CONCLUSIONS: When performed by a surgeon experienced with MIS TLIF, MIS and open approaches are similar in regard to the adequacy of disc space preparation. The least amount of disc by percentage is removed from the posterior contralateral quadrant regardless of the approach; surgeons should pay particular attention to this anatomic location during the discectomy portion of the procedure to minimize the likelihood of pseudarthrosis.

PMID: 24522382 [PubMed – as supplied by publisher]

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A Systematic Review and Meta-Analysis of Unilateral versus Bilateral Pedicle Screw Fixation in Transforaminal Lumbar Interbody Fusion.
PLoS One. 2014;9(1):e87501
Authors: Hu XQ, Wu XL, Xu C, Zheng XH, Jin YL,…

Comparative Outcomes of Minimally Invasive Surgery for Posterior Lumbar Fusion: A Systematic Review.

Clin Orthop Relat Res. 2014 Jan 25;

Authors: Goldstein CL, Macwan K, Sundararajan K, Rampersaud YR

Abstract
BACKGROUND: Although minimally invasive surgical (MIS) approaches to the lumbar spine for posterior fusion are increasingly being utilized, the comparative outcomes of MIS and open posterior lumbar fusion remain unclear.
QUESTIONS/PURPOSES: In this systematic review, we compared MIS and open transforaminal or posterior lumbar interbody fusion (TLIF/PLIF), specifically with respect to (1) surgical end points (including blood loss, surgical time, and fluoroscopy time), (2) clinical outcomes (Oswestry Disability Index [ODI] and VAS pain scores), and (3) adverse events.
METHODS: We performed a systematic review of MEDLINE(®), Embase, Web of Science, and Cochrane Library. Reference lists were manually searched. We included studies with 10 or more patients undergoing MIS compared to open TLIF/PLIF for degenerative lumbar disorders and reporting on surgical end points, clinical outcomes, or adverse events. Twenty-six studies of low- or very low-quality (GRADE protocol) met our inclusion criteria. No significant differences in patient demographics were identified between the cohorts (MIS: n = 856; open: n = 806).
RESULTS: Equivalent operative times were observed between the cohorts, although patients undergoing MIS fusion tended to lose less blood, be exposed to more fluoroscopy, and leave the hospital sooner than their open counterparts. Patient-reported outcomes, including VAS pain scores and ODI values, were clinically equivalent between the MIS and open cohorts at 12 to 36 months postoperatively. Trends toward lower rates of surgical and medical adverse events were also identified in patients undergoing MIS procedures. However, in the absence of randomization, selection bias may have influenced these results in favor of MIS fusion.
CONCLUSIONS: Current evidence examining MIS versus open TLIF/PLIF is of low to very low quality and therefore highly biased. Results of this systematic review suggest equipoise in surgical and clinical outcomes with equivalent rates of intraoperative surgical complications and perhaps a slight decrease in perioperative medical complications. However, the quality of the current literature precludes firm conclusions regarding the comparative effectiveness of MIS versus open posterior lumbar fusion from being drawn and further higher-quality studies are critically required.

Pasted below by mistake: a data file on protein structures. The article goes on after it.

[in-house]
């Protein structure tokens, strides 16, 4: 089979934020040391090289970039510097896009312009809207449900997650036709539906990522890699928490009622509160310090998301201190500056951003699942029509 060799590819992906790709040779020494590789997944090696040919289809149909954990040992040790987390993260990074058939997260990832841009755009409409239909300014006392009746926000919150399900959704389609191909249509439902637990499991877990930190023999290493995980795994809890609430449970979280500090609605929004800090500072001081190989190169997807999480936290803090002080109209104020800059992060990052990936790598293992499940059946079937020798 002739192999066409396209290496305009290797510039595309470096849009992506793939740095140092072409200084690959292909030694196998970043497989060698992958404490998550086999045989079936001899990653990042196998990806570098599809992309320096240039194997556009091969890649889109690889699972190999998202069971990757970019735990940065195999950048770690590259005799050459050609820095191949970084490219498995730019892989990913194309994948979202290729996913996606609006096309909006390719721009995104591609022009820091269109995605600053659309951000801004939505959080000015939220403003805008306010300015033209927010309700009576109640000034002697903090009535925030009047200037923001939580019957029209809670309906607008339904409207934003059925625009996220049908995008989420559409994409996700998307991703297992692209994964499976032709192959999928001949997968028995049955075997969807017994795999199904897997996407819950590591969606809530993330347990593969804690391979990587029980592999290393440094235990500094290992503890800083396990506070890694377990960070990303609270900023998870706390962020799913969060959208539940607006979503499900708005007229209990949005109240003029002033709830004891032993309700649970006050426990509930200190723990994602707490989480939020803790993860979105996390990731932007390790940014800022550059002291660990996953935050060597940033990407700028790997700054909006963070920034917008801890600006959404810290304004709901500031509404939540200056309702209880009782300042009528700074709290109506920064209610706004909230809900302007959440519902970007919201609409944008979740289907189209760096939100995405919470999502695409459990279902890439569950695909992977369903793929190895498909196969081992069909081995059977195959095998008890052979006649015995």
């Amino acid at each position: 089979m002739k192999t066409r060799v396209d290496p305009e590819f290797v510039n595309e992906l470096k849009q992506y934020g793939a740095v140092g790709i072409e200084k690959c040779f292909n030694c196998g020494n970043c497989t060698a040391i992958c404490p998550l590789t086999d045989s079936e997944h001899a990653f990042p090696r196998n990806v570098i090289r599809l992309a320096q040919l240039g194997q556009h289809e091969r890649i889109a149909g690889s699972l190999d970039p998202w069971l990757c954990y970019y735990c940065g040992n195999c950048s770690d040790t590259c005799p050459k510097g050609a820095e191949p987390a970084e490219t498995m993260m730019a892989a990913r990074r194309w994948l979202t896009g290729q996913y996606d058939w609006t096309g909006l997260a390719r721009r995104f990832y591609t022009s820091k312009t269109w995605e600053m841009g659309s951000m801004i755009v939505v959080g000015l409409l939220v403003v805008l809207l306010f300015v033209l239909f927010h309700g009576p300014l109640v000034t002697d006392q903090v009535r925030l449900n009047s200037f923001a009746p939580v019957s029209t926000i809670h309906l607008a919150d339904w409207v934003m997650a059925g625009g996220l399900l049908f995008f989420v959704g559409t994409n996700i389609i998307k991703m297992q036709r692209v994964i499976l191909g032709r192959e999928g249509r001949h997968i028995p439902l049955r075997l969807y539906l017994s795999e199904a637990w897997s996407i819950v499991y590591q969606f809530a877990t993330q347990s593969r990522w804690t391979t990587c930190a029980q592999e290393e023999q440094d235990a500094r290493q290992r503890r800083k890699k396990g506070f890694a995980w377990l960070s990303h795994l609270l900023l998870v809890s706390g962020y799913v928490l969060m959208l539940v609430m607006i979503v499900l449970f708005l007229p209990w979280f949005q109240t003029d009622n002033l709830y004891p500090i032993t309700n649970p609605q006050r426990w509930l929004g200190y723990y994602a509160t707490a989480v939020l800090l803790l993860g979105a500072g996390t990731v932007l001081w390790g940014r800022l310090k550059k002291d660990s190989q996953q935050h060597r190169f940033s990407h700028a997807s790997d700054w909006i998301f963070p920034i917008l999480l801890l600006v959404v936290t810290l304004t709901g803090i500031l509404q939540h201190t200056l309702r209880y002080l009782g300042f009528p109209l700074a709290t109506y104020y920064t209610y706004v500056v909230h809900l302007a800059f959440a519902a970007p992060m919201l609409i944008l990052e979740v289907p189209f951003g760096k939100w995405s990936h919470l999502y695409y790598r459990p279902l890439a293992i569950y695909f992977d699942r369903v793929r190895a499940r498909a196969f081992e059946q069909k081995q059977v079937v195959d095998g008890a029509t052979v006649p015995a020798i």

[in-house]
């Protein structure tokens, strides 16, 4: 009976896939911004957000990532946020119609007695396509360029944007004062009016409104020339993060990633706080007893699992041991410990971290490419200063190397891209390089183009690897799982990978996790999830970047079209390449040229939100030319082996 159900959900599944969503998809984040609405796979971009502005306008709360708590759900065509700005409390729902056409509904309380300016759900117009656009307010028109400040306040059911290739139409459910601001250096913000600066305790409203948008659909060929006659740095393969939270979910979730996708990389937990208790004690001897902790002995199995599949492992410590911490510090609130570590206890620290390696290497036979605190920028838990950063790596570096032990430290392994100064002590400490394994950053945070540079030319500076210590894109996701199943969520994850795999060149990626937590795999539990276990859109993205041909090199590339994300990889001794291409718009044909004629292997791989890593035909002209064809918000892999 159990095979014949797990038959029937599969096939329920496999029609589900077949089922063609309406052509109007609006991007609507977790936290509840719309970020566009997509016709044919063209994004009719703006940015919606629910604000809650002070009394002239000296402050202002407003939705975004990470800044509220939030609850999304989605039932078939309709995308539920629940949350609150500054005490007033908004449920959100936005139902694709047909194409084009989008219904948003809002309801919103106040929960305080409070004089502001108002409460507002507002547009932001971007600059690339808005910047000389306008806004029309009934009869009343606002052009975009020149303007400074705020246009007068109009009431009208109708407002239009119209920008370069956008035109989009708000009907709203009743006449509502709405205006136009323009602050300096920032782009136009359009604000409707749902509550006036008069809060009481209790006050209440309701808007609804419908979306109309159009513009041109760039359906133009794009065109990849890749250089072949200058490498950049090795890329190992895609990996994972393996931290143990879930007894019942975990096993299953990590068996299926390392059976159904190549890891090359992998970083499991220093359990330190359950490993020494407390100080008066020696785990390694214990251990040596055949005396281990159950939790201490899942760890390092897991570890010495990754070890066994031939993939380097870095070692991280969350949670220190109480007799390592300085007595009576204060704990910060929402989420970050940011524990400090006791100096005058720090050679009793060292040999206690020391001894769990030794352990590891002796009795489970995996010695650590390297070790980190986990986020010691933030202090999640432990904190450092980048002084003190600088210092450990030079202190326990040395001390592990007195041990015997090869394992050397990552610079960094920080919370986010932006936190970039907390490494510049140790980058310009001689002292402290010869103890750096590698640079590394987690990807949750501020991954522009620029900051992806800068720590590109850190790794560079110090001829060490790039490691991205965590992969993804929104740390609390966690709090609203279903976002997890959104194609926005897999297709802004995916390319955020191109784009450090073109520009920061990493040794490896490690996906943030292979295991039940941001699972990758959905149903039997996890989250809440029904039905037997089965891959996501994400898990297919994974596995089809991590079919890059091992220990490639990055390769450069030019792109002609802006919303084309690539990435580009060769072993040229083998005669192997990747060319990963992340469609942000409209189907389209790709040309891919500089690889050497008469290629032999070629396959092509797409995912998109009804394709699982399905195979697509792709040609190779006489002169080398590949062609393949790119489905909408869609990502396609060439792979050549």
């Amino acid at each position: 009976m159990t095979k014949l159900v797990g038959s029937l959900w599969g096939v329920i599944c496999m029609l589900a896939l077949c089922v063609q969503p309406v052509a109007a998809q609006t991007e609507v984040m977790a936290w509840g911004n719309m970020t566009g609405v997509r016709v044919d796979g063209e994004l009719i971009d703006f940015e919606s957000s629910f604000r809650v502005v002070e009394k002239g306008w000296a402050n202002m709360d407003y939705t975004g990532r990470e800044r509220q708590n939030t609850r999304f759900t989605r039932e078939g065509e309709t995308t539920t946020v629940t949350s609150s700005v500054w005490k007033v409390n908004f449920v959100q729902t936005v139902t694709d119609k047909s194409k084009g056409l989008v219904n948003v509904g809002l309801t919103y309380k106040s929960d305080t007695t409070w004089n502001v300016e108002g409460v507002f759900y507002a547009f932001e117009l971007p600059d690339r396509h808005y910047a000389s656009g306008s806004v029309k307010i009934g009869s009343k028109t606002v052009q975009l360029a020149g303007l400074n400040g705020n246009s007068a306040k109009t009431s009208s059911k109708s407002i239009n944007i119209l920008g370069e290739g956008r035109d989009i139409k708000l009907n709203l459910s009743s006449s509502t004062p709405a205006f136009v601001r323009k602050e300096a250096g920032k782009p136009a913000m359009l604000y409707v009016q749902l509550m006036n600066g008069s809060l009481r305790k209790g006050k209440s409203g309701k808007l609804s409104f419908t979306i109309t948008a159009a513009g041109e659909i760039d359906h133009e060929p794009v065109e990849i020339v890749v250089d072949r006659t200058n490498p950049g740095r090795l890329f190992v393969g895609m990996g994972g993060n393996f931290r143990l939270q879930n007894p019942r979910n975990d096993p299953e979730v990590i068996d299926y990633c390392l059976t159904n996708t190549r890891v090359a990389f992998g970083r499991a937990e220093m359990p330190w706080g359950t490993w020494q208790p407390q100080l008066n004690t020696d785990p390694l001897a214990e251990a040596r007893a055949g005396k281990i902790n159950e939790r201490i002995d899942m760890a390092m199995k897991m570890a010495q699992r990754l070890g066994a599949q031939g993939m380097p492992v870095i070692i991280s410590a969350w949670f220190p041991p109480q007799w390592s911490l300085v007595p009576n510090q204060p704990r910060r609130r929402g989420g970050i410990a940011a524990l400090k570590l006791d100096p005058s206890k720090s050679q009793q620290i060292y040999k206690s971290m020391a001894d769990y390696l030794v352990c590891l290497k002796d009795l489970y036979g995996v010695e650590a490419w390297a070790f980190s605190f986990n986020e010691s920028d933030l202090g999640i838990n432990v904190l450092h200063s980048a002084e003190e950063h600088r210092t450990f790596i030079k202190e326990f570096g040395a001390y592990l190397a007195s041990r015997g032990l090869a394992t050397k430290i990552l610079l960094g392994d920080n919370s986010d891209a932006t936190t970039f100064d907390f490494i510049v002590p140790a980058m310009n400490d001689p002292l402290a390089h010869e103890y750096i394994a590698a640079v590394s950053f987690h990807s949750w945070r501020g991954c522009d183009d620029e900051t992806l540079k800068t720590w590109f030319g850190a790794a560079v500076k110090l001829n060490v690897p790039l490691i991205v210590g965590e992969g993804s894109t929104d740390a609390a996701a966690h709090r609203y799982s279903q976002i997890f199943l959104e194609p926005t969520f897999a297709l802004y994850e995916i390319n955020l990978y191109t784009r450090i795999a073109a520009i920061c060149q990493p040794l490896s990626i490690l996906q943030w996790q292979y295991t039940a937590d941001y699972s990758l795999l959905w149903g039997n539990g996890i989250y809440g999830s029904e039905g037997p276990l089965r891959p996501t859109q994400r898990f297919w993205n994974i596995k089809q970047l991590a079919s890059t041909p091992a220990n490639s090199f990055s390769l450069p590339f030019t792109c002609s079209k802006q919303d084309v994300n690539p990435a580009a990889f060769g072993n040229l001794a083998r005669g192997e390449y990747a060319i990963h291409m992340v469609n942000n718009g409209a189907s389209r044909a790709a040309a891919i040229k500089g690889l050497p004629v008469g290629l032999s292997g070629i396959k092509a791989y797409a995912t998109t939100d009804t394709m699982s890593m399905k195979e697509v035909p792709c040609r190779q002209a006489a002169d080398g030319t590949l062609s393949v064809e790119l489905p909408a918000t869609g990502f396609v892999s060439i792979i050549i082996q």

PMID: 24464507 [PubMed – as supplied by publisher]

Comment on Tian et al.: Minimally invasive versus open transforaminal lumbar interbody fusion: a meta-analysis based on the current evidence.
Eur Spine J. 2014 Jan 22;
Authors: Li F, Huo H, Yang X, Xiao Y, Xing W, Xia H

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Perioperative complications related to MIS-TLIF: evaluation of 204 operations on lumbar instability at a single center.
Spine J. 2013 Dec 19;
Authors: Wang J, Zhou Y
Abstract
BACKGROUND CONTE…

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Bilateral decompression using a unilateral pedicle construct for lumbar stenosis.

Int Orthop. 2013 Dec 12;

Authors: Mao L, Zhao J, Dai KR, Hua L, Sun XJ

Abstract
PURPOSE: To determine the effectiveness of bilateral decompression via a unilateral approach using unilateral pedicle screw fixation for two-level lumbar stenosis with instability.
METHODS: Between October 2006 and October 2010, 98 patients (61 men and 37 women) who had reached the three-year follow-up interval were treated with unilateral pedicle screw fixation at the authors’ institution. All patients underwent two-level transforaminal lumbar interbody fusion (TLIF), and the mean age was 59.6 years (range, 40-72). Visual analog scale (VAS) scores and Oswestry Disability Index (ODI) were used to assess the pre-operative and postoperative clinical results. Fusion status, the disc space height, and the whole lumbar lordotic angle were analysed for the radiological evaluation.